Water damage is a key reason for hardwood floor buckling
It’s fairly obvious that if your hardwood floor has been submerged in water, buckling is likely. In addition to natural flood water, floods from a leaking washing machine, plumbing leak or burst pipe can also mean that your floor ends up wet. The longer the water is allowed to lie on the boards, the higher the risk of buckling.
In addition to flooding, there are a number of other ways in which moisture can be introduced into the boards. If a hardwood floor is located in a room with high humidity, the risk of warping is increased. This is why a hardwood floor is rarely seen in a kitchen or bathroom – traditionally areas where humidity is high at certain times. Humidity may also be high due to living in a naturally warm, humid climate (such as on the west coast). Even homes with appropriate climate control may find that, over time, their wooden floor begins to warp.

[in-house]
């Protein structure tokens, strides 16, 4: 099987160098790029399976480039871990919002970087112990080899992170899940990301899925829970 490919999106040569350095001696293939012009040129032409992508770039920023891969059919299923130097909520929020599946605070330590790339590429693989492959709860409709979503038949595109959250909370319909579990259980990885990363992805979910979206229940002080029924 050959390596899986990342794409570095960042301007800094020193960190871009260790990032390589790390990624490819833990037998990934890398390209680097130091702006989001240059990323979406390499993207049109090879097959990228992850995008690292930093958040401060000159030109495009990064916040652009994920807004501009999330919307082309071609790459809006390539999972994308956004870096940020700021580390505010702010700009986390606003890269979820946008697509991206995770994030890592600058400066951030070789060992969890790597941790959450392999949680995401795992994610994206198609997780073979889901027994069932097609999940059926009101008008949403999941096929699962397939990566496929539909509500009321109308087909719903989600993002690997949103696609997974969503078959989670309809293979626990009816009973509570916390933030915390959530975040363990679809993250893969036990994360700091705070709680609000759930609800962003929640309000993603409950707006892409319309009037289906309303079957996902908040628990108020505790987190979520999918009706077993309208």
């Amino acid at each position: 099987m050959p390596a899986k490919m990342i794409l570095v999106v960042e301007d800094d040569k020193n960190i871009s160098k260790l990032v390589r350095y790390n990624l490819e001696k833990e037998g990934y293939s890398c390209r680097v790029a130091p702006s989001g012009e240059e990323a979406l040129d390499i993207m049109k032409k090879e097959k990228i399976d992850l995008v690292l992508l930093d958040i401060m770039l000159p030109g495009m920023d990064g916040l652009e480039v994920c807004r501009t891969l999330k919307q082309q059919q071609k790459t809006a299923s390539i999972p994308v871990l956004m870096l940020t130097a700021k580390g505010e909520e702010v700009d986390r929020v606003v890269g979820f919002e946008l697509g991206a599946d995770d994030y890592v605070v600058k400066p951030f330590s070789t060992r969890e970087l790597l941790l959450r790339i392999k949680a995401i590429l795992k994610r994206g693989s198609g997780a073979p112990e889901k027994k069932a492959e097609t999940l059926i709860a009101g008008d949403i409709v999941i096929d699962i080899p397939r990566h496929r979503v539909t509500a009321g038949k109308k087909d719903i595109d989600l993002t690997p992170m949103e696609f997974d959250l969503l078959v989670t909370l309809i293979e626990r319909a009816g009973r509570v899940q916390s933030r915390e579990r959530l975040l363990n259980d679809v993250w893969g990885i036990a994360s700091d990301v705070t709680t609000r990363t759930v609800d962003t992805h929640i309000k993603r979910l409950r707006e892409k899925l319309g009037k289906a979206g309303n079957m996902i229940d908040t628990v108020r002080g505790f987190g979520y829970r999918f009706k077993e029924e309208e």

As well as atmospheric humidity, water may also be introduced onto the floor through unsuitable cleaning methods. Ideally, a hardwood floor requires nothing more than a sweep and a mop with a tightly wrung mop – see our cleaning guide. It’s recommended that the floor is dried after washing, using either a dry mop or a cloth. If pools of water are left on the floor to dry naturally, the water may well simply absorb into the wood.
Poor installation may be to blame for hardwood floor buckling